16-01-06 // MONU #4 – DENIED URBANISM
Scrap and Build by Yoshiharu Tsukamoto and Jorge Almazán; Ex Gas Stations by UAS; Shopping for Vice by Jeffrey Ludlow; The Future of Filming in Downtown Los Angeles by Sarah Lorenzen; A Guide to Visiting Cities by Boris Sieverts; The Master of Lockhart (Texas) by Hans Frei; Transforming Local Government – privately by Robert H. Nelson; How Suburbs Destroy Democracy by Michael J. Thompson; Literature of the City 101 by William Alatriste; No Simple Problem Interview by Martin Schwegmann and Thorbjörn Reuter Christiansen with Mika Hannula; Infrascapes, Urban Androgyny and other unplanned Effects of Metropolitan Dynamics by Gabriel Duarte; No Slush by Tommi Mäkynen; E 70 by Beatriz Ramo/ STAR; Reinventing Lifta by Malkit Shoshan and Eitan Bronstein; Welcome to Houston, Texas by Eric Leshinsky; The Heckpfad by Kai Dolata and Lola Meyer; Volkspalast by Amelie Deuflhard and Sophie Krempl-Klieeisen; Hidden Veneration by Kristina Blazevski; DIY by Matthijs Bouw
From Tokyo to Lockhart Texas, from suburbs and informal settlements to the biggest representational buildings in capital cities, from Helsinki to Jerusalem, this issue offers a dazzling journey around the world to forms and episodes of urban life that have one thing in common: they lead a precarious existence, in our perceptions and in recognition of what is viable ‘urban’ life or – more drastically – are actually threatened in their existence. It is not only le Corbusiers famous “the eyes that cannot see” or don’t want to see, but sometimes also that which the eyes do not want to see (any longer). However as many of the contributions in this issue show clearly most of the time both of those symptoms of denying urbanism are happening simultaneously and are faces of the same coin. And the blindness and ignorance seems to be global and escapes narrow definitions of political ideology and even the categories of benevolent planners. Preservation of buildings and the neglect of destruction does not necessarily protect urban life – quite the opposite as Yoshiharu Tsukamoto and Jorge Almazán suggest in their article about Tokyo. More dramatically, historic preservation or reconstruction can also be a strategy to rewrite the history of a place, as if to erase the traces of another population as is happening in Lifta – Israel. Size does not matter for the concept of denied urbanism – at least looking at the contributions. A small informal settlement on the fringes of the inner city of Cologne can be subject to the same mix of willful ignorance and the desire to create a clean city just as the Palast der Republik in Berlin – the biggest representational building of the former GDR. More often than not there are many sides from which one can see the denial. On the one hand Suburbia – the denying of urban life has profound negative consequences for democracy as Michael Thompson argues. On the other hand Michael Nelson sees potential in home owner associations as a particular form of governance that is massively emerging in suburban contexts and that is widely ignored at least among the mainstream planning community.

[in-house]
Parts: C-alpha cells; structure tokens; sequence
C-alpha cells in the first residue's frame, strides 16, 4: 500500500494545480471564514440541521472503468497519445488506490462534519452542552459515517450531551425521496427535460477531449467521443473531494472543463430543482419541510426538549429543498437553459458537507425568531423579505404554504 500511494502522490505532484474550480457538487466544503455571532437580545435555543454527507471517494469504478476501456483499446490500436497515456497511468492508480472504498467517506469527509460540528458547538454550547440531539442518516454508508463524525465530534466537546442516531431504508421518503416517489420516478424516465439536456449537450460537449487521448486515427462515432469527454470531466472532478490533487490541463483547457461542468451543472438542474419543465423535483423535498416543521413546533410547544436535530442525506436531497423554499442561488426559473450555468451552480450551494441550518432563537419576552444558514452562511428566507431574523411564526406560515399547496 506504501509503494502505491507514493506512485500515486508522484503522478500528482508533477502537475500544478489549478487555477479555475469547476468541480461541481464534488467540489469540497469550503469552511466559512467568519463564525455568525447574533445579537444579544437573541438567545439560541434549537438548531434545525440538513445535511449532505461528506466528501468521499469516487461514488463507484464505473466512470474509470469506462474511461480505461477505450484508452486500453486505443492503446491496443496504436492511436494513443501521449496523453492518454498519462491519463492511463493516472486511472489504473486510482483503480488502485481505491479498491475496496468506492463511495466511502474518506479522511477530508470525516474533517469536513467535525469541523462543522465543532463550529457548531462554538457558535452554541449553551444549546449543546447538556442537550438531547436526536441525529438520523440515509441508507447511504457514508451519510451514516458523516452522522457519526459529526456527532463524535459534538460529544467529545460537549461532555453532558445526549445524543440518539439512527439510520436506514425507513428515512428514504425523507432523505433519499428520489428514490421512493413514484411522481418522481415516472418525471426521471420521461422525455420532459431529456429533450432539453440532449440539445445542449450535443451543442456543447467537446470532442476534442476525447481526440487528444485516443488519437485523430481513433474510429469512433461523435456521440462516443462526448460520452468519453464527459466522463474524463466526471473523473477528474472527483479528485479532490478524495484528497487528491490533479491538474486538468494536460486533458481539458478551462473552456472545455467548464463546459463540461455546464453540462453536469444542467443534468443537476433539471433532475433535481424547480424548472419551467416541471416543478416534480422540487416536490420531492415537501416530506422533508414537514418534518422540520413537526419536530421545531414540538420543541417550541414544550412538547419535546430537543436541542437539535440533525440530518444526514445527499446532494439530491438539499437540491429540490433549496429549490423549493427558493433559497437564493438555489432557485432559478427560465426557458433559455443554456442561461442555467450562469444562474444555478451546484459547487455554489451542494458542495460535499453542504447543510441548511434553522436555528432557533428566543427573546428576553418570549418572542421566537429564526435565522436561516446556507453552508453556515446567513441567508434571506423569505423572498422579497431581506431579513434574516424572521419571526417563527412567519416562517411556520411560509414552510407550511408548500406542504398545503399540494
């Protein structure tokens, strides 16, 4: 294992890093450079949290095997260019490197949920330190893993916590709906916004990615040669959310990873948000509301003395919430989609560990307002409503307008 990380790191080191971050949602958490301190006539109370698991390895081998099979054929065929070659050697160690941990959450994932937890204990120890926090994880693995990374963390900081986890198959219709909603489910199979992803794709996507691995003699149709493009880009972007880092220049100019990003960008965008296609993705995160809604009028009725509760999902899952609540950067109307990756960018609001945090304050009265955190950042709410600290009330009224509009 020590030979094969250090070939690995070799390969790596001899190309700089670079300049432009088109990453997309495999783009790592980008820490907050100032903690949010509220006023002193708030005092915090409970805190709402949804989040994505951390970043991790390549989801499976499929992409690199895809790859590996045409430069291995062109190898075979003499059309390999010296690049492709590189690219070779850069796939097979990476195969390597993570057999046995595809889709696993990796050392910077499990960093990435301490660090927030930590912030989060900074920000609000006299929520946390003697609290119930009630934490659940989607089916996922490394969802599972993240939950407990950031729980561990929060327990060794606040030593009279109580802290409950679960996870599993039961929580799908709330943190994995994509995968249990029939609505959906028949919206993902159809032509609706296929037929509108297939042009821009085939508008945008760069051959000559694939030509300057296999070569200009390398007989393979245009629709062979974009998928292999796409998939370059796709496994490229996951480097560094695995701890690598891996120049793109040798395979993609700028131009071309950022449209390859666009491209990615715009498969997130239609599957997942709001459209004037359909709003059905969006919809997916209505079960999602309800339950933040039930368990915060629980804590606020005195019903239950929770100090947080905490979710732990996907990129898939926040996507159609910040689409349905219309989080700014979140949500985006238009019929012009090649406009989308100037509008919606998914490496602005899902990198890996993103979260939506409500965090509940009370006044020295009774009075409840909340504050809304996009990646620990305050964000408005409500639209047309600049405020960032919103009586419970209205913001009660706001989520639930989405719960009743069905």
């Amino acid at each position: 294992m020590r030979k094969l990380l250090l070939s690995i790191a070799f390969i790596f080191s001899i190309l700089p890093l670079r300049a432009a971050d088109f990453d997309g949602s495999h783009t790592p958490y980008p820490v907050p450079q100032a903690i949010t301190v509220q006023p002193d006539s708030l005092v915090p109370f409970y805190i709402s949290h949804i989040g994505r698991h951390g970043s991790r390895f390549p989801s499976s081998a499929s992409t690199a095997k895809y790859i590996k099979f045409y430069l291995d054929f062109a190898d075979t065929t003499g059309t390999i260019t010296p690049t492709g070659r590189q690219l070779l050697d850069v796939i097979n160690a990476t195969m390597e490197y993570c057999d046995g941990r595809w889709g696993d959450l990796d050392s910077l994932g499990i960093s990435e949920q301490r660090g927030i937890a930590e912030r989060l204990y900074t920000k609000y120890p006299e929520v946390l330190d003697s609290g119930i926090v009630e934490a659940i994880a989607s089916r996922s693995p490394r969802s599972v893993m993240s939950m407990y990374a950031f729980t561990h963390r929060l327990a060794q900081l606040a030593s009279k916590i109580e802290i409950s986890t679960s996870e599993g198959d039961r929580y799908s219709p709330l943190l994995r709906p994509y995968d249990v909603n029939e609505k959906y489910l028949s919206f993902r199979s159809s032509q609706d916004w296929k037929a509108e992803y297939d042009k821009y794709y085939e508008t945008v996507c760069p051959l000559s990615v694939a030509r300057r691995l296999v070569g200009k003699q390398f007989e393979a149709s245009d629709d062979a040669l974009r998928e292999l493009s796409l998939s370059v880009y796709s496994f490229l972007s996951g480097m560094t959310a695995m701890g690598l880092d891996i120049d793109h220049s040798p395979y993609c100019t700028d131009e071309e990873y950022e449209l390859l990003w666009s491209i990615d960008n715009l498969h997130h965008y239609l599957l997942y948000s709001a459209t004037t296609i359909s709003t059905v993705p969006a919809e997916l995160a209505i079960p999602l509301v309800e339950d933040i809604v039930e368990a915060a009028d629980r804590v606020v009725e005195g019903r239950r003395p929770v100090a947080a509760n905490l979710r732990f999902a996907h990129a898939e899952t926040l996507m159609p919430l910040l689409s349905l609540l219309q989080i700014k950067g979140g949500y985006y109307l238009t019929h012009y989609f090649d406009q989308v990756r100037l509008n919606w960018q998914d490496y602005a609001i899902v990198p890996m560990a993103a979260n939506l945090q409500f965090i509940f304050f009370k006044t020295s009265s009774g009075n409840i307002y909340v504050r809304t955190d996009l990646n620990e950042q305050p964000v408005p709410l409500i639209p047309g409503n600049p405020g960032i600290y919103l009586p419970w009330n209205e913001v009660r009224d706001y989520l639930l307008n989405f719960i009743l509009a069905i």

(Bernd Upmeyer, Thomas Söhl, Editors, January 2006)
Find out more about this issue on MONU’s website.